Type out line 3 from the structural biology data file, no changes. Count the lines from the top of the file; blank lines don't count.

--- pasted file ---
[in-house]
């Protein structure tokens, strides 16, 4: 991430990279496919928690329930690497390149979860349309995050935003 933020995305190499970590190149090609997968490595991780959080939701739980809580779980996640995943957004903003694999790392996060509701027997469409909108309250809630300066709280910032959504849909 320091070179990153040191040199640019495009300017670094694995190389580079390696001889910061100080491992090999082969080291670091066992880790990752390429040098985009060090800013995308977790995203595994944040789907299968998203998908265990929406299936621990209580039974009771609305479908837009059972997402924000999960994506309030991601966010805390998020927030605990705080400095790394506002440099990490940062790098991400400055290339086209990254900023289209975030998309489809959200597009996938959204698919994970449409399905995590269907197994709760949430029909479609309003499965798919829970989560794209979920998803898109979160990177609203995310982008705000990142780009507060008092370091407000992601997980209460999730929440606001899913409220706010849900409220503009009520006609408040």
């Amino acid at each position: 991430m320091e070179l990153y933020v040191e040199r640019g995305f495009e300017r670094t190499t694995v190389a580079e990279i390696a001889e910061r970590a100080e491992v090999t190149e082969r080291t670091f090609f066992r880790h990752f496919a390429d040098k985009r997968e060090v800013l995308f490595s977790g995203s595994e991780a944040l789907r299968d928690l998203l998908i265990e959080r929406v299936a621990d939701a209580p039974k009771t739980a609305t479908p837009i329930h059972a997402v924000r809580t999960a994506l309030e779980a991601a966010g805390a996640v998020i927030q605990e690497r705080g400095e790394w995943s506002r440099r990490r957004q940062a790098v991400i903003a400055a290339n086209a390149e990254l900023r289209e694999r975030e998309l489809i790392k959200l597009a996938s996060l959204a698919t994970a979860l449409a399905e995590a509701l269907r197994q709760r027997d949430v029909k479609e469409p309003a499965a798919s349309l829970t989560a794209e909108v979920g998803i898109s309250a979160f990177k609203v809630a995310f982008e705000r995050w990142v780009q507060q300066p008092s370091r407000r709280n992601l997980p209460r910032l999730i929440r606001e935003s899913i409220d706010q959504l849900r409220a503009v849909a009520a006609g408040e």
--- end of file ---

């Amino acid at each position: 991430m320091e070179l990153y933020v040191e040199r640019g995305f495009e300017r670094t190499t694995v190389a580079e990279i390696a001889e910061r970590a100080e491992v090999t190149e082969r080291t670091f090609f066992r880790h990752f496919a390429d040098k985009r997968e060090v800013l995308f490595s977790g995203s595994e991780a944040l789907r299968d928690l998203l998908i265990e959080r929406v299936a621990d939701a209580p039974k009771t739980a609305t479908p837009i329930h059972a997402v924000r809580t999960a994506l309030e779980a991601a966010g805390a996640v998020i927030q605990e690497r705080g400095e790394w995943s506002r440099r990490r957004q940062a790098v991400i903003a400055a290339n086209a390149e990254l900023r289209e694999r975030e998309l489809i790392k959200l597009a996938s996060l959204a698919t994970a979860l449409a399905e995590a509701l269907r197994q709760r027997d949430v029909k479609e469409p309003a499965a798919s349309l829970t989560a794209e909108v979920g998803i898109s309250a979160f990177k609203v809630a995310f982008e705000r995050w990142v780009q507060q300066p008092s370091r407000r709280n992601l997980p209460r910032l999730i929440r606001e935003s899913i409220d706010q959504l849900r409220a503009v849909a009520a006609g408040e």